Federal Communications Commission

Author Archive

Networking the Television: Set-top Box Innovation

December 7th, 2009 by Alison Neplokh

We’re taking a fresh look at how you access video – the full “5-W” analysis – who, what, where, when, why? Who controls how you access video? What video sources are you watching? Where do you watch it? When do you watch it? Why are there so many boxes and remote controls?  Oh, and how should we fix it?

We’ve been working on fostering innovation in the set-top box market since Congress directed us to just about 13 years ago. For a while, we thought CableCARD was the key, but it’s time to take a step back and ask if we’re doing this the right way. Since video is such a big part of why people want broadband, it’s especially worth asking the questions in the context of the broadband plan. 
We think that if you can use the same device to get video and other content from the Internet as you do to get video from your cable or satellite operator, then your experience with both will be so much better. But how do we resolve the conflict between allowing video providers to continue to provide innovative video services and giving TV manufacturers a standard to build something that will work for more than a few years? Who decides what security system to use, and how to distribute the keys? Even harder, does everyone have to use the same thing? Where does guide data come from, who pays for it, and who decides how it is used and displayed? How can we get different video providers to find enough common ground to build a system that works for satellite, cable, IPTV, and Internet video?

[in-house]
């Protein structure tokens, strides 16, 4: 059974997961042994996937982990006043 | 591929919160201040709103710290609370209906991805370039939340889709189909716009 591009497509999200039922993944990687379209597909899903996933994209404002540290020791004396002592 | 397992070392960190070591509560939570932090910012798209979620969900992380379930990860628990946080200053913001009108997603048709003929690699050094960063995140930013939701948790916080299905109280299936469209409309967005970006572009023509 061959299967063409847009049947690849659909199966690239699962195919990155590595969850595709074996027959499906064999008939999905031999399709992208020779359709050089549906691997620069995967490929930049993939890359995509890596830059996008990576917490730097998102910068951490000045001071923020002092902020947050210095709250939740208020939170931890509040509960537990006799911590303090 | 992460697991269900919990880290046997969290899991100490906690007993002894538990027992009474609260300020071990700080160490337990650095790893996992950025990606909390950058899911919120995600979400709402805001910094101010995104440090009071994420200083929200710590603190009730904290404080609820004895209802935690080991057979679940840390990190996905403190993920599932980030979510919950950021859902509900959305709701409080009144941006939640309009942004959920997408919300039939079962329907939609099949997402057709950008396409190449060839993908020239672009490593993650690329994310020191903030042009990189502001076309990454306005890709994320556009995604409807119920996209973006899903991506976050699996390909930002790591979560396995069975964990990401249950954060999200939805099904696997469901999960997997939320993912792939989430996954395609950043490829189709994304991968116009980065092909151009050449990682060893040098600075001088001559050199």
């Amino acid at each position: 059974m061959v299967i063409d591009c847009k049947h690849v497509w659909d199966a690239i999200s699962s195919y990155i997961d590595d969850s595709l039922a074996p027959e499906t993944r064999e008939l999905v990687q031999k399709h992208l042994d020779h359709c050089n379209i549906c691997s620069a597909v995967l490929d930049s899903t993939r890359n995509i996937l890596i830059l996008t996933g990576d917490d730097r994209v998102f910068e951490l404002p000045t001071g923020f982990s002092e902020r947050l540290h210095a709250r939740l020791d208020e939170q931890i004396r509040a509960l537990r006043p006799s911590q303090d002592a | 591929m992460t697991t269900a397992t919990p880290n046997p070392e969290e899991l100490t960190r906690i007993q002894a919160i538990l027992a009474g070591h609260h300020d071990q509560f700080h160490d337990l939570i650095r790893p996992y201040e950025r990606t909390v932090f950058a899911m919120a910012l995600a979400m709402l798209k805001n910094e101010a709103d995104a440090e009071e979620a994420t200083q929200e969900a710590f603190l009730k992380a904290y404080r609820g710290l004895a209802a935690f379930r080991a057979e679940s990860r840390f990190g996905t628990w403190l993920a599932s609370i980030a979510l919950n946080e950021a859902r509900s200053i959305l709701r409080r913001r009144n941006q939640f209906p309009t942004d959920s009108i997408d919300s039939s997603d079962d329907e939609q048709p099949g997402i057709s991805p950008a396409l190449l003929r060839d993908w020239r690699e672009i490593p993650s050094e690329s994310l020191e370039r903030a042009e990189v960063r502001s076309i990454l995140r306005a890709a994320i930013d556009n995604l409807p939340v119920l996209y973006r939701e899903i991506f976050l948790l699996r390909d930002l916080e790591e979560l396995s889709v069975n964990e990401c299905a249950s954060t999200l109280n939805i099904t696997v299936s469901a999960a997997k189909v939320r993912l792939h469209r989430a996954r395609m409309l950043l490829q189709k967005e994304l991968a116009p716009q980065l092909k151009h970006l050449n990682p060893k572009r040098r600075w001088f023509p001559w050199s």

As an engineer and a lawyer, this problem has fascinated me for years. Your computer, wireless router, network printer, gaming consoles, and many other devices all work no matter what broadband connection you have – cable, DSL, fiber-to-the-home, satellite, or a dorm/office network connection. This works because the market has settled on Ethernet as the way to connect devices on a data network, and you have a device that converts from whatever platform you use to Ethernet.   But of course, you also need dozens of protocols to really experience the Internet. Does a home multimedia network standard provide the foundation for a competitive set-top box market? Or is there some other way to allow all of your sources of video to work with all of your televisions, computers, and DVRs?  
The first question is how you want to use your video sources. Then, how do we get there?
For more details, background and context on these issues, please see the Public Notice. You can respond directly to this blog or file comments in our Electronic Filing Comment System, using either ECFS Express or our standard submission page if you need to attach a file. Please title comments and reply comments responsive to this Notice as “Comments (or Reply Comments) – NBP Public Notice # 27.”


Capture The Phone Numbers Using Your Camera Phone

If you have a camera and a 2D matrix code reader on your mobile phone, you can capture the FCC Phone numbers right to your phone by following these three easy steps:
Step 1: Take a photograph of one of the codes below using the camera on your mobile phone.
Step 2: Use your phone's Datamatrix or QR Code reader to decode the information on the photograph. Please note, these code readers are device specific and are available to download on the internet.
Step 3: Store the decoded address information to your phone's address book and use it with your Maps or GPS application.

Datamatrix and QR FCC Phones